Multi-instrumentalist DeMaria took a five-year hiatus from recording to help his mother transition to the next realm and Ama (which means mother in many languages) is dedicated to her memory. It is far and away the best work this artist has ever done and that is saying a lot. Whether he is playing one of several flutes, keeping time with ethnic percussion, or crafting contemporary electronic soundscapes, what permeates Ama is the depth of feeling at its core. DeMaria poured his soul into this album and it is simply stunning in every way possible—a veritable masterpiece of artistry and imagination.
Kathryn Kaye's piano music always glows with a soft, nostalgic, sepia-toned light. For Songs of Changing Light, a career retrospective of sorts, she isolated the piano track from fourteen previously released songs. These songs "…reflect my love of the forest, of solitude and mystery, of changing light, and the passage of time." By stripping away the accompanying instruments which appear on these pieces' original versions, the piano melodies are distilled to their essence, which is pleasurable indeed, like coming upon a sunlit glade in the woods, sitting for a while, and absorbing the serenity and tranquility that exists in that setting.
German composer/performer Gerhard Daum absorbed inspiration from both the American and German countryside, resulting in him composing and recording these twelve pieces which reflect his affinity and fondness for the rural side of life. Playing guitar (acoustic and electric), piano, keyboard strings and rhythm, Daum eschews typical "nature-inspired" motifs and instead carves out these tunes influenced by jazz, blues, rock, and classical. I described this album elsewhere as a blend of Craig Chaquico, Eric Tingstad and David Arkenstone, which means songs may be uptempo and energizing, laid-back and bluesy, or dramatically orchestral in nature. Rural Renewal presents an unusual and entertaining blend of styles to be sure!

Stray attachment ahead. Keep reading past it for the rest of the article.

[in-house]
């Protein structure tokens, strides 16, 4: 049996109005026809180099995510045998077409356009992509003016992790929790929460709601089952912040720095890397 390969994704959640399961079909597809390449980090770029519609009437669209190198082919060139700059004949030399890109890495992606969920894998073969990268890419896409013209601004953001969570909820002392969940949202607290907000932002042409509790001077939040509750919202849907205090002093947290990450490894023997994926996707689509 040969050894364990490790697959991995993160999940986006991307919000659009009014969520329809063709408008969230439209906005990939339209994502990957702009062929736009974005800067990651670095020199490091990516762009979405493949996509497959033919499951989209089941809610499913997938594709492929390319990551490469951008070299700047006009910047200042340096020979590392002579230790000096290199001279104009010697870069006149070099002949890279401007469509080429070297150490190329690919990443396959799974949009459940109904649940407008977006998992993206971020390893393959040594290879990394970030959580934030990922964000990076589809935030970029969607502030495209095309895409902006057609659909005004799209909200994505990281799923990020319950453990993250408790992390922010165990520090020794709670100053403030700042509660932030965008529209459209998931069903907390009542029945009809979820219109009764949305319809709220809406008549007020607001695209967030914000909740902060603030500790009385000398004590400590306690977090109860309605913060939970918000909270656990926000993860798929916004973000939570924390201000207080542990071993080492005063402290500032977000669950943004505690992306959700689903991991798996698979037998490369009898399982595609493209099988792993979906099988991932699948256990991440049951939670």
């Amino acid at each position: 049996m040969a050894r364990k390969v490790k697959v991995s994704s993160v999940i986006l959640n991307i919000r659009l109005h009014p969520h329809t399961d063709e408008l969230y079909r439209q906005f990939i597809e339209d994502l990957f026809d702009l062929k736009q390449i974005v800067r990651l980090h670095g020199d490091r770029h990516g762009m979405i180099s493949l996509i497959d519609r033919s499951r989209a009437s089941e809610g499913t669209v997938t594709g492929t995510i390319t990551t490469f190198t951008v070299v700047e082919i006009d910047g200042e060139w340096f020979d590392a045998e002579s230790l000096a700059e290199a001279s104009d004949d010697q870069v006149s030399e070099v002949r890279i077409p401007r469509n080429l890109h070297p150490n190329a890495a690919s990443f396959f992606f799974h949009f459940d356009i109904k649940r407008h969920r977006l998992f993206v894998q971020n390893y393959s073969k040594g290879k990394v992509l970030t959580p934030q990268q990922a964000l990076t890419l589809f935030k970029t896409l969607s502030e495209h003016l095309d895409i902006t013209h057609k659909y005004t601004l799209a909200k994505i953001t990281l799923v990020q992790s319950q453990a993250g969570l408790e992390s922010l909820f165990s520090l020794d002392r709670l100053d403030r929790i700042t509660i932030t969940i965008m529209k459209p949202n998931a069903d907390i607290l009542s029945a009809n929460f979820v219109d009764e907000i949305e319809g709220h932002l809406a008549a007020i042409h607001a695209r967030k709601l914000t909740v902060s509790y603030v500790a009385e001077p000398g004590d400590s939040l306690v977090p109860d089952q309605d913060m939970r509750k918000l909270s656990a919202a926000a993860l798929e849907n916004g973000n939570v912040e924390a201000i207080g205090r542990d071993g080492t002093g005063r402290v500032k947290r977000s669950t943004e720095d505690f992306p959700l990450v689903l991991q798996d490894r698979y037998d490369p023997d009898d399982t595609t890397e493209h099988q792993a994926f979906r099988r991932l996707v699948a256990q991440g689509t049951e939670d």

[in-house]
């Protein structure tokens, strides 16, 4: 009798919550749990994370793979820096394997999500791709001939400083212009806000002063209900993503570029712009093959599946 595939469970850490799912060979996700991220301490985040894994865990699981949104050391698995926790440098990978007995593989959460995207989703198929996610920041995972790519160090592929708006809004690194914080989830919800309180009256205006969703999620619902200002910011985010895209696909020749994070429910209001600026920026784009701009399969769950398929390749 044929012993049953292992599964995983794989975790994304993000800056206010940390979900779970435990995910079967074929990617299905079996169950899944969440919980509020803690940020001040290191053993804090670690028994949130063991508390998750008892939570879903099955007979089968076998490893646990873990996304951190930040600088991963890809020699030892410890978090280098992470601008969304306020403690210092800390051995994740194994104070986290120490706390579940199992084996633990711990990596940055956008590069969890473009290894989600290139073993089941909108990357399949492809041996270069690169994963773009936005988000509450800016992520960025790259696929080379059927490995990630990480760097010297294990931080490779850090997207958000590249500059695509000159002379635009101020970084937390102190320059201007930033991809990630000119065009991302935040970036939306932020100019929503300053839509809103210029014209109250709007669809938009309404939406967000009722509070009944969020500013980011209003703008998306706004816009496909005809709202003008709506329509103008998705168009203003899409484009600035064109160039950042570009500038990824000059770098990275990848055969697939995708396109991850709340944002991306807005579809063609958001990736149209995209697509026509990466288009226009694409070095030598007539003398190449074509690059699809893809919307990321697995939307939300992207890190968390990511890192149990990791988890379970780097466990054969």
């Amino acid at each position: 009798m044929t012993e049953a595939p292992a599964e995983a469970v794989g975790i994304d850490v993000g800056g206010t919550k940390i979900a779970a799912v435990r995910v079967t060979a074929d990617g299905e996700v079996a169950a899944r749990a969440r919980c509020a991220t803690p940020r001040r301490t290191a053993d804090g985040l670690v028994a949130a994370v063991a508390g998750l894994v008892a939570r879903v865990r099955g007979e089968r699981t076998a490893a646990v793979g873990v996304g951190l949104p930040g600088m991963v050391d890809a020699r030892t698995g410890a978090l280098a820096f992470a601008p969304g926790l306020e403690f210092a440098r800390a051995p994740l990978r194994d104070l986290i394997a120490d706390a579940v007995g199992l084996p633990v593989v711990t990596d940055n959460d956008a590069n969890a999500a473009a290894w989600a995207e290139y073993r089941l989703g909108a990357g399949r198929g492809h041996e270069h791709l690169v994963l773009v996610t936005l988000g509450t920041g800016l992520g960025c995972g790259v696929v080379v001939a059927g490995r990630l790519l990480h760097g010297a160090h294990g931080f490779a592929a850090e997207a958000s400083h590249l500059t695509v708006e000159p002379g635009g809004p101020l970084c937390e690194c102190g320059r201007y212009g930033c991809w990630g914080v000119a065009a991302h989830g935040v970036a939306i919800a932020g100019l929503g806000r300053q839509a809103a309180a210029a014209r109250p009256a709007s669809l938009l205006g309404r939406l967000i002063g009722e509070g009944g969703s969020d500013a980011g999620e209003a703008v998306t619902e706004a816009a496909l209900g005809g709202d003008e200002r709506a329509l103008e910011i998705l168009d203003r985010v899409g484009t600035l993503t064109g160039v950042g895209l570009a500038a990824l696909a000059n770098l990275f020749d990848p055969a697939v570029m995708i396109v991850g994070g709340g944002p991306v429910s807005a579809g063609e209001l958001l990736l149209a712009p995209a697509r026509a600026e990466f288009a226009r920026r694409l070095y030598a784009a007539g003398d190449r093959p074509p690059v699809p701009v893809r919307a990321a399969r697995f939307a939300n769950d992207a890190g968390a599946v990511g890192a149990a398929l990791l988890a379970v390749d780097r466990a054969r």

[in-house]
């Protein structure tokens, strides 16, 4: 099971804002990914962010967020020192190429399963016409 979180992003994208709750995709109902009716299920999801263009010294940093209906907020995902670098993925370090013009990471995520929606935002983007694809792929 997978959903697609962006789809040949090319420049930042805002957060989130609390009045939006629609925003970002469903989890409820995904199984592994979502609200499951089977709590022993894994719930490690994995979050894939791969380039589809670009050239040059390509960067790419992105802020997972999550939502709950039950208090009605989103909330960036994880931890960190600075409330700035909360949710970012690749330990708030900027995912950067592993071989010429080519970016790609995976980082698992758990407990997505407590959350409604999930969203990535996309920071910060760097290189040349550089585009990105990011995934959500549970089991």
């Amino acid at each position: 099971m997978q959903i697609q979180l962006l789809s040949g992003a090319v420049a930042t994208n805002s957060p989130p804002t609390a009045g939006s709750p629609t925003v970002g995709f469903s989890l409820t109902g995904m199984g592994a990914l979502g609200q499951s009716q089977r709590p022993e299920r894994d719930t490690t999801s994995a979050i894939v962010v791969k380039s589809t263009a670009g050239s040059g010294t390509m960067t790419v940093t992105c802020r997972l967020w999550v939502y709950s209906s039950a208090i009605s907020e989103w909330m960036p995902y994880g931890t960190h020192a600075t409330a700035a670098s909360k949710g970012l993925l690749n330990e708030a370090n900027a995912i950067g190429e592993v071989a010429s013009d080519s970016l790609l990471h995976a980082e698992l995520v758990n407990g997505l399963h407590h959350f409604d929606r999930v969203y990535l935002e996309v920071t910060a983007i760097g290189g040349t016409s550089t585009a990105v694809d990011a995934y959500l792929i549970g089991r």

Celtic harpist Trine Opsahl goes solo on her latest recording (her previous album, Unbroken Dreams, was a collaboration with her cellist daughter, Josefine), the hauntingly beautiful Add Colours To My Sunset Sky. Besides her usual exquisitely nuanced harp playing, Trine adds wordless vocals for the first time and also plays monochord on a few tracks (the instrument produces drones similar to a tamboura). These thirteen soundscapes are ideal for journeying inward and healing the mind and body. Opsahl sometimes performs for patients in Denmark's palliative care system where her music promotes physical and emotional healing as does this album through its entirety.
Pianist Heidi Breyer's husband, Alexander Vokov, paints in an exquisite neo-realistic style and his many beautiful works influenced/inspired Breyer to record these twelve self-composed pieces. The marriage of these piano and violin duets (violin performed by Charlie Bisharat) with the images present in the liner note booklet, as well as on an included DVD, is something special beyond capturing in words. Easily Breyer's most ambitious and accomplished release to date, the music deserves the listener's utmost attention. Most pieces are delicate, somber and reflective in nature and every song is performed with deep feeling and superb musicianship.